IV, V and VI, aimed at enabling Small Island Developing States to comply
with requirements for port States to provide reception facilities for ship
waste through regional arrangements. Parties participating in a regional
arrangement must develop a Regional Reception Facilities Plan and provide
particulars of the identified Regional Ships Waste Reception Centres; and
particulars of those ports with only limited facilities.

MARPOL Annex V (Garbage) guidelines set for adoption

The MEPC will consider, with a view to adoption, the draft 2012 Guidelines
for the Implementation of MARPOL Annex V and draft 2012 Guidelines for the
Development of Garbage Management Plans, developed by an intersessional
correspondence group. The guidelines are intended to assist in the
implementation of the revised MARPOL Annex V Regulations for the prevention
of pollution by garbage from ships, which was adopted at

MEPC 62 in July 2011 and is expected to enter into force on 1 January 2013.

Ballast water management systems up for approval

The MEPC will consider the reports of the 18th, 19th and 20th meetings of
the Joint Group of Experts on the Scientific Aspects of Marine Environment
Protection (GESAMP) Ballast Water Working Group, which met in late 2011,
with a view to granting basic approval to four, and final approval to five,
ballast water management systems that make use of active substances.

The MEPC is expected to reiterate the need for those countries that have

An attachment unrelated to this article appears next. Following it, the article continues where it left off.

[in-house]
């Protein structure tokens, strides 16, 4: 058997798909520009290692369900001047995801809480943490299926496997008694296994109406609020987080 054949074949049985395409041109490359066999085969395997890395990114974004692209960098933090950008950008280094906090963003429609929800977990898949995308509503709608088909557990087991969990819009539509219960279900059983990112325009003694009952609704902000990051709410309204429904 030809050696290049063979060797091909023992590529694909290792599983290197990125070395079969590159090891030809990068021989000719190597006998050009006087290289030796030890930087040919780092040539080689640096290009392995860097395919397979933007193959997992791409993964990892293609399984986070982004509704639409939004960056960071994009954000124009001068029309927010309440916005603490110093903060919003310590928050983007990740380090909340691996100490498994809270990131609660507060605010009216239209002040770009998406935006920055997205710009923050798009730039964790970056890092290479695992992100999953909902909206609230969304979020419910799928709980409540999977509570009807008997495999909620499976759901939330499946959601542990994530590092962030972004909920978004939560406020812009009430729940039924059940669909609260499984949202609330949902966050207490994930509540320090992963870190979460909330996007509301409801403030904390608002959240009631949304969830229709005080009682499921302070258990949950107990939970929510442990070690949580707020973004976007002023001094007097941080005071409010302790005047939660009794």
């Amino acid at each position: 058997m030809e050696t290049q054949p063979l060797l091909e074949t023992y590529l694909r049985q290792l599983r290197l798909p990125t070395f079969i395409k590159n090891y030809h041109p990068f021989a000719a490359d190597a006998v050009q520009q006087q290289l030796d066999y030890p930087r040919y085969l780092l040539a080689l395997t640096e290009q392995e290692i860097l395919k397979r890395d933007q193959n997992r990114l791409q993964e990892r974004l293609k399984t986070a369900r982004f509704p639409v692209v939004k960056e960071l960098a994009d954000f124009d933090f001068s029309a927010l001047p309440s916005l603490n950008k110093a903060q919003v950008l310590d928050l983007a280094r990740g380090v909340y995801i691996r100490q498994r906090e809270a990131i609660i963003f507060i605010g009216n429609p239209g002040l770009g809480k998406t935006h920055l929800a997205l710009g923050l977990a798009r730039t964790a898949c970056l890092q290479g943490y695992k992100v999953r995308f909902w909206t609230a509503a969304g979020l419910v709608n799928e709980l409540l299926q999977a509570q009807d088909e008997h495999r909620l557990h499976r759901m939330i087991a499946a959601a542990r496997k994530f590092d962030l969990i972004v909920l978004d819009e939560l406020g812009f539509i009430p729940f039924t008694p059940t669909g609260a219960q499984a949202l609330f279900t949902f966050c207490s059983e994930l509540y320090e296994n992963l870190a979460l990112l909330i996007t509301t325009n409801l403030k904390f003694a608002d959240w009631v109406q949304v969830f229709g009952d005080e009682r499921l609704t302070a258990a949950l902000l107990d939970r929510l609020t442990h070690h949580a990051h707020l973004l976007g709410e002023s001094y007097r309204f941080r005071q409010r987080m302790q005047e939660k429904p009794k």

not yet done so to ratify the International Convention for the Control and
Management of Ships' Ballast Water and Sediments, 2004, to achieve its
entry into force at the earliest opportunity. To date, 33 States, with an
aggregate merchant shipping tonnage of 26.46 per cent of the world total,
have ratified the Convention. The Convention will enter into force twelve
months after the date on which not fewer than 30 States, the combined
merchant fleets of which constitute not less than 35% of the gross tonnage
of the world's merchant shipping, have become Parties to it.

Recycling of ships

The MEPC is expected to consider, for adoption, draft Guidelines for safe
and environmentally sound ship recycling, and Guidelines for the authorization of ship-recycling facilities, which have been further developed by the intersessional Correspondence Group on Ship Recycling Guidelines.

These guidelines, along with the 2011 Guidelines for the development of the
Inventory of Hazardous Materials and the 2011 Guidelines for the development of the Ship Recycling Plan that were adopted by MEPC 62, are intended to assist ship-recycling facilities and shipping companies to commence introducing voluntary improvements to meet the requirements of the Hong Kong International Convention for the Safe and Environmentally Sound Recycling of Ships, which was adopted in May 2009.

The MEPC will also consider the further development of draft guidelines for
survey and certification and draft guidelines for the inspection of ships
under the Hong Kong Convention.

Oil pollution response manuals to be considered for approval

The MEPC will consider, for approval, four manuals aimed at supporting
decision-making for tactical response to oil pollution incidents. The
manuals have been developed by the OPRC HNS Technical Group.

http://www.imo.org/MediaCentre/PressBriefings/Pages/07MEPC63preview.aspx